Cayman Islands: Non-profit/For-profit Company Registry Requirements

Starting a company in the Cayman Islands involves a number of items; one of them is a choosing an organisation form. There are many types for different kinds of organisational forms for different business activities, some of which are flexible and allow transformation as a business develops or requires structural changes.

For better understanding, all institutions are separated into three major categories: Companies (which include Non-profit organisations), Partnerships, and Trusts. Each category has subtypes, and organisation forms serving different purposes and periods of time. However, in spite of the complexity of business form regulations, the organisation process is not very difficult; also, there are many licensed certified firms providing registration and managing services.

Any foreign investor who intends to engage in commercial activity within the Cayman Islands must obtain one or more licenses depending on the nature of the proposed business activity. Companies operating in the financial services industry must apply for the license relevant to its industry from the Cayman Islands Monetary Authority (CIMA). CIMA is responsible for processing applications, regulation and supervision of: Banks and Trust Companies Insurance Companies Fiduciary Services (Companies Management, Corporate Services, Trust Companies in of companies without a banking licence) Investment & Securities Services (Mutual Funds, Mutual Fund Administrators, Securities Investments Businesses)

Non-profit organisations

A NPO is defined under the Law as including a company or body of persons, whether incorporated or unincorporated, or a trust:

  • established primarily for the promotion of charitable, philanthropic, religious, cultural, educational, social or fraternal purposes, or other activities or programmes for the public benefit or a section of the public within Cayman or elsewhere; and

  • which solicits contributions from the public or a section of the public within Cayman or elsewhere.

This definition has a very wide scope, and it is obvious that it will capture a very significant number of NPOs throughout the Cayman Islands, regardless of their size and regardless of whether they have been established for minor short-term fundraising purposes or with a more wide-reaching and long-term charitable intent. Importantly, the only NPOs that are exempt from coverage under the Law are those which have a government entity as their principal regulator, or are established as a trust where the trusteeship of the trust includes a trust company licensed under the Banks and Trust Companies Law (2013 Revision).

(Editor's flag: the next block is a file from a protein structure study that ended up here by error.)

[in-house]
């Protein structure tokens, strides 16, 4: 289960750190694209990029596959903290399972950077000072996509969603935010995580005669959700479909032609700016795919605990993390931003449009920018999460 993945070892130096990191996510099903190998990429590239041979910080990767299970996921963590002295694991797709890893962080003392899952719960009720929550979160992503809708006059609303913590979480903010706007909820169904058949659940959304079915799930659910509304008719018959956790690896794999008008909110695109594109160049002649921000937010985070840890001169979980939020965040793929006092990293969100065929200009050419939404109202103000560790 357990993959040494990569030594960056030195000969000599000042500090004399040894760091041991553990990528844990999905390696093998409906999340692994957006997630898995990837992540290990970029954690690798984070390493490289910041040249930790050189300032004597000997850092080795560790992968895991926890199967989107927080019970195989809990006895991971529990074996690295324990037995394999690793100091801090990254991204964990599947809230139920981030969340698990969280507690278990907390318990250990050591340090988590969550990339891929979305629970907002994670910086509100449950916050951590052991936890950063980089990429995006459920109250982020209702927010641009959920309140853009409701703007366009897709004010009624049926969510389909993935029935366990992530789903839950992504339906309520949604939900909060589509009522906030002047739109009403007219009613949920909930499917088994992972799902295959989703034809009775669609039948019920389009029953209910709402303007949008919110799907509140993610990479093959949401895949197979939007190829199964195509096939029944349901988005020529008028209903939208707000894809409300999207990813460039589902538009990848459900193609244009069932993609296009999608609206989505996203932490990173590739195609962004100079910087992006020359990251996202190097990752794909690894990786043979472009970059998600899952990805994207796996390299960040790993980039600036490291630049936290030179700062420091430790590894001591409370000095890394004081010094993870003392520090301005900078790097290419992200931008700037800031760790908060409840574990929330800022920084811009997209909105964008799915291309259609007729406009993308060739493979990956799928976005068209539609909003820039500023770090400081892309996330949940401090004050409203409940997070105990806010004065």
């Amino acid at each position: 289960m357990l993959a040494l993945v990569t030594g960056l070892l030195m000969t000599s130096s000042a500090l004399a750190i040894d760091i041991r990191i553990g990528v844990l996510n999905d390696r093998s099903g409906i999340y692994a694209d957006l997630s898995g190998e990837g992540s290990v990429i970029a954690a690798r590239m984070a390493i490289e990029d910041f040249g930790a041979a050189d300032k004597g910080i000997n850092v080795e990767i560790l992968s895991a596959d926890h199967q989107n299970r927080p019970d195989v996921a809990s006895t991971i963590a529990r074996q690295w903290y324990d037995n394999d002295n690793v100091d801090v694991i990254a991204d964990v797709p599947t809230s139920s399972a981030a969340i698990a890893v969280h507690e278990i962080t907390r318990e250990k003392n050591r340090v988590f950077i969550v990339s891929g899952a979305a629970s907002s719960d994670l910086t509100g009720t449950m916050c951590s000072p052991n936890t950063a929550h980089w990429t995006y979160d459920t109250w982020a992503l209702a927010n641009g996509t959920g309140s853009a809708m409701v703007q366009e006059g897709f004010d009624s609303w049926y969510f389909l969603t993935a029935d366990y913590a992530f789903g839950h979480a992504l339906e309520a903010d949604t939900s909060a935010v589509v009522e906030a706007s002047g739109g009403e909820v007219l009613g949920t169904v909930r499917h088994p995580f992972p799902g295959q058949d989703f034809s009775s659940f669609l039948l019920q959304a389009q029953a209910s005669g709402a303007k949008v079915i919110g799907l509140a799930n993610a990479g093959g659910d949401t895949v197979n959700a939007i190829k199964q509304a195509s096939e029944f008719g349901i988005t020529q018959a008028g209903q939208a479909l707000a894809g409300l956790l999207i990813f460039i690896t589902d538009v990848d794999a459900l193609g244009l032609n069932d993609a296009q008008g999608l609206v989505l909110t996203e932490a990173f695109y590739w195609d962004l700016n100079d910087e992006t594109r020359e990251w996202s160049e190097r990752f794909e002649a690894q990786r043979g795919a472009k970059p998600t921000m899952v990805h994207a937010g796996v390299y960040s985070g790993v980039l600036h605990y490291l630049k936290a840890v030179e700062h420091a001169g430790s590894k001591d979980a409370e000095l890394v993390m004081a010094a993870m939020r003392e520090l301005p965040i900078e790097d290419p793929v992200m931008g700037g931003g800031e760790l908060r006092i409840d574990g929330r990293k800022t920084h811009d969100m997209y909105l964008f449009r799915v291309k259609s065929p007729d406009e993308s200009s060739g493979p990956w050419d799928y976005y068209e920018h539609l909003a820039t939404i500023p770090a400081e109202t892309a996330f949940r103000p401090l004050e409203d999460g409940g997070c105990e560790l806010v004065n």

Registrar of Non-Profit Organisations” (“Registrar”), overseas the establishment and maintenance of a register of NPOs (“the Register”). The role of the Registrar is generally to receive and process applications by NPOs for registration, and to ensure that all NPOs have appropriate internal controls in place including systems to identify criminal conduct. The Law requires all NPOs covered by it to apply to the Registrar for registration as an NPO: NPOs are prohibited from soliciting or raising contributions from the public within Cayman or elsewhere unless they are so registered. The registration process requires the “controller” of the NPO (which could be, for example, a trustee of a trust, a director of a company, or any other person who has established the NPO) to submit an application to the Registrar in a prescribed form, containing the information specified in the Schedule to the Law.

That information includes, among other things, the details of the purposes of the NPO, the identity of the controller, copies of the organisational documents (such as the trust deed or constitution of the NPO) and details of the anticipated source of contributions to the NPO. The Law provides for applications to be processed within 30 days of receipt. Transitional provisions are in place, so that NPOs currently operating in Cayman have six months to submit an application for registration. Once formally registered, certain information about the NPO will be recorded on the Register including the name, Cayman address, and telephone number of the NPO, a description of its purposes and activities, the identity of the person who owns, controls or directs the NPO, and “such other information as the Registrar deems appropriate”. The Register will be open for public inspection “on such terms as the Registrar thinks fit”: given this broad statement, we anticipate that further guidance as to public inspection of the Register will be given in due course. The Registrar may refuse to register an NPO if its activities do not fall within the definition of “non-profit organisation” under the Law, if the NPO has been established for illegal purposes or does not have a connection with Cayman, or if the information contained in the application was found by the Registrar to be “manifestly incorrect”. An NPO may also have its registration cancelled if it engages in wrongdoing or contravenes the Law. The Non-Profit Organisations (Registration Application) Regulations, 2017, which were published on 26 May 2017, (the “Regulations”) include the requisite template registration forms, a schedule of fees, an annual return form and a notification of change of details form.